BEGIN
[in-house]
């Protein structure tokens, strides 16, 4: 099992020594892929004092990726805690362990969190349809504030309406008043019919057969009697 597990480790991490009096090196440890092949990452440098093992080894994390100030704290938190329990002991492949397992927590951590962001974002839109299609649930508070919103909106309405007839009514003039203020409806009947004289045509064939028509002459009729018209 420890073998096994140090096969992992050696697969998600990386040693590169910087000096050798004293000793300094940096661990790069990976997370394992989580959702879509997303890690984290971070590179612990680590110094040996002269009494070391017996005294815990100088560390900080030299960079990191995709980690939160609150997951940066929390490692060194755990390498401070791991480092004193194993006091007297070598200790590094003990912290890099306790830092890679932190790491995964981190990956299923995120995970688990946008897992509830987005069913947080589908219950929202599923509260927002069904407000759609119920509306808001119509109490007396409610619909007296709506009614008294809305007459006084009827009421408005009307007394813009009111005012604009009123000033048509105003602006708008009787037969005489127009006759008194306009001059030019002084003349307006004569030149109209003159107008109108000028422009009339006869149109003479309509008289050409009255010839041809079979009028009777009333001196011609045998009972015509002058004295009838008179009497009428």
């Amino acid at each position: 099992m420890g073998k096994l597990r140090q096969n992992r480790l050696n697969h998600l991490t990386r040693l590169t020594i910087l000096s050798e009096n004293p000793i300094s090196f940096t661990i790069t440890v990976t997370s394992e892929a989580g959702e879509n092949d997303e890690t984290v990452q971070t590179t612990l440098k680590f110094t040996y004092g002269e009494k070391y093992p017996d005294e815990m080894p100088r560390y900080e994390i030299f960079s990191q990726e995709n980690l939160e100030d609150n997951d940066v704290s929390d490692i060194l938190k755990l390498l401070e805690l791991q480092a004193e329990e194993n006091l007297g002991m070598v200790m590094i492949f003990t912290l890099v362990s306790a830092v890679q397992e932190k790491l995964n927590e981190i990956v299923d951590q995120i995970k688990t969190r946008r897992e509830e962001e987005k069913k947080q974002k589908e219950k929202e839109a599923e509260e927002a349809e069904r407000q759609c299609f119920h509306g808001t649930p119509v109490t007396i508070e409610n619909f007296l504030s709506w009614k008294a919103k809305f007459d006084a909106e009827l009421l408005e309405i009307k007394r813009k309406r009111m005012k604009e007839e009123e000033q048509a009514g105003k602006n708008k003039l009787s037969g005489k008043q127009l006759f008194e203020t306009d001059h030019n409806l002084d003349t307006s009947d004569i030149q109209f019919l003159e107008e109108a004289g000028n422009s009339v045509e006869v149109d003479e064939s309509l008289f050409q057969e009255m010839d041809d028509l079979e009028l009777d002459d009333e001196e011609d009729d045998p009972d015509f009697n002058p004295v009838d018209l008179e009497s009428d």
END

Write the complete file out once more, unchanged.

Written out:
[in-house]
């Protein structure tokens, strides 16, 4: 099992020594892929004092990726805690362990969190349809504030309406008043019919057969009697 597990480790991490009096090196440890092949990452440098093992080894994390100030704290938190329990002991492949397992927590951590962001974002839109299609649930508070919103909106309405007839009514003039203020409806009947004289045509064939028509002459009729018209 420890073998096994140090096969992992050696697969998600990386040693590169910087000096050798004293000793300094940096661990790069990976997370394992989580959702879509997303890690984290971070590179612990680590110094040996002269009494070391017996005294815990100088560390900080030299960079990191995709980690939160609150997951940066929390490692060194755990390498401070791991480092004193194993006091007297070598200790590094003990912290890099306790830092890679932190790491995964981190990956299923995120995970688990946008897992509830987005069913947080589908219950929202599923509260927002069904407000759609119920509306808001119509109490007396409610619909007296709506009614008294809305007459006084009827009421408005009307007394813009009111005012604009009123000033048509105003602006708008009787037969005489127009006759008194306009001059030019002084003349307006004569030149109209003159107008109108000028422009009339006869149109003479309509008289050409009255010839041809079979009028009777009333001196011609045998009972015509002058004295009838008179009497009428």
């Amino acid at each position: 099992m420890g073998k096994l597990r140090q096969n992992r480790l050696n697969h998600l991490t990386r040693l590169t020594i910087l000096s050798e009096n004293p000793i300094s090196f940096t661990i790069t440890v990976t997370s394992e892929a989580g959702e879509n092949d997303e890690t984290v990452q971070t590179t612990l440098k680590f110094t040996y004092g002269e009494k070391y093992p017996d005294e815990m080894p100088r560390y900080e994390i030299f960079s990191q990726e995709n980690l939160e100030d609150n997951d940066v704290s929390d490692i060194l938190k755990l390498l401070e805690l791991q480092a004193e329990e194993n006091l007297g002991m070598v200790m590094i492949f003990t912290l890099v362990s306790a830092v890679q397992e932190k790491l995964n927590e981190i990956v299923d951590q995120i995970k688990t969190r946008r897992e509830e962001e987005k069913k947080q974002k589908e219950k929202e839109a599923e509260e927002a349809e069904r407000q759609c299609f119920h509306g808001t649930p119509v109490t007396i508070e409610n619909f007296l504030s709506w009614k008294a919103k809305f007459d006084a909106e009827l009421l408005e309405i009307k007394r813009k309406r009111m005012k604009e007839e009123e000033q048509a009514g105003k602006n708008k003039l009787s037969g005489k008043q127009l006759f008194e203020t306009d001059h030019n409806l002084d003349t307006s009947d004569i030149q109209f019919l003159e107008e109108a004289g000028n422009s009339v045509e006869v149109d003479e064939s309509l008289f050409q057969e009255m010839d041809d028509l079979e009028l009777d002459d009333e001196e011609d009729d045998p009972d015509f009697n002058p004295v009838d018209l008179e009497s009428d």